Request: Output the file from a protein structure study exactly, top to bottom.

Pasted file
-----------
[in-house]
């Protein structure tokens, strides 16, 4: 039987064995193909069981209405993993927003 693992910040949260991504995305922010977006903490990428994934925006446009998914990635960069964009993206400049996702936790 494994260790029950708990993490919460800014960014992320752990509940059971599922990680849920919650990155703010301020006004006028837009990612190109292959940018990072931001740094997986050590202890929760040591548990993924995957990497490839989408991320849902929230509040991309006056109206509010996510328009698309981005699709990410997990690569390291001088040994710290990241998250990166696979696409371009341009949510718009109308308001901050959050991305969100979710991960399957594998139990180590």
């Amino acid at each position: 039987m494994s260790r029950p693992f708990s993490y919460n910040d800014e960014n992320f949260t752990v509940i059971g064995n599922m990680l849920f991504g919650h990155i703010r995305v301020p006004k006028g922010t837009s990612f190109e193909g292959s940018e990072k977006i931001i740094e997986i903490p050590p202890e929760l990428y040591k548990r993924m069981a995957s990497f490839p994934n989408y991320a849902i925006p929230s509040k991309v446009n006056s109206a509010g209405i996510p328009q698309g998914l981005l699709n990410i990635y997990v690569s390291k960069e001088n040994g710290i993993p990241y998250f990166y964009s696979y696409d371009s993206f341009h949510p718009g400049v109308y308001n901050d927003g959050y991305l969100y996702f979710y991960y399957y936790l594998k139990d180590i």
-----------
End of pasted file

[in-house]
């Protein structure tokens, strides 16, 4: 039987064995193909069981209405993993927003 693992910040949260991504995305922010977006903490990428994934925006446009998914990635960069964009993206400049996702936790 494994260790029950708990993490919460800014960014992320752990509940059971599922990680849920919650990155703010301020006004006028837009990612190109292959940018990072931001740094997986050590202890929760040591548990993924995957990497490839989408991320849902929230509040991309006056109206509010996510328009698309981005699709990410997990690569390291001088040994710290990241998250990166696979696409371009341009949510718009109308308001901050959050991305969100979710991960399957594998139990180590």
């Amino acid at each position: 039987m494994s260790r029950p693992f708990s993490y919460n910040d800014e960014n992320f949260t752990v509940i059971g064995n599922m990680l849920f991504g919650h990155i703010r995305v301020p006004k006028g922010t837009s990612f190109e193909g292959s940018e990072k977006i931001i740094e997986i903490p050590p202890e929760l990428y040591k548990r993924m069981a995957s990497f490839p994934n989408y991320a849902i925006p929230s509040k991309v446009n006056s109206a509010g209405i996510p328009q698309g998914l981005l699709n990410i990635y997990v690569s390291k960069e001088n040994g710290i993993p990241y998250f990166y964009s696979y696409d371009s993206f341009h949510p718009g400049v109308y308001n901050d927003g959050y991305l969100y996702f979710y991960y399957y936790l594998k139990d180590i």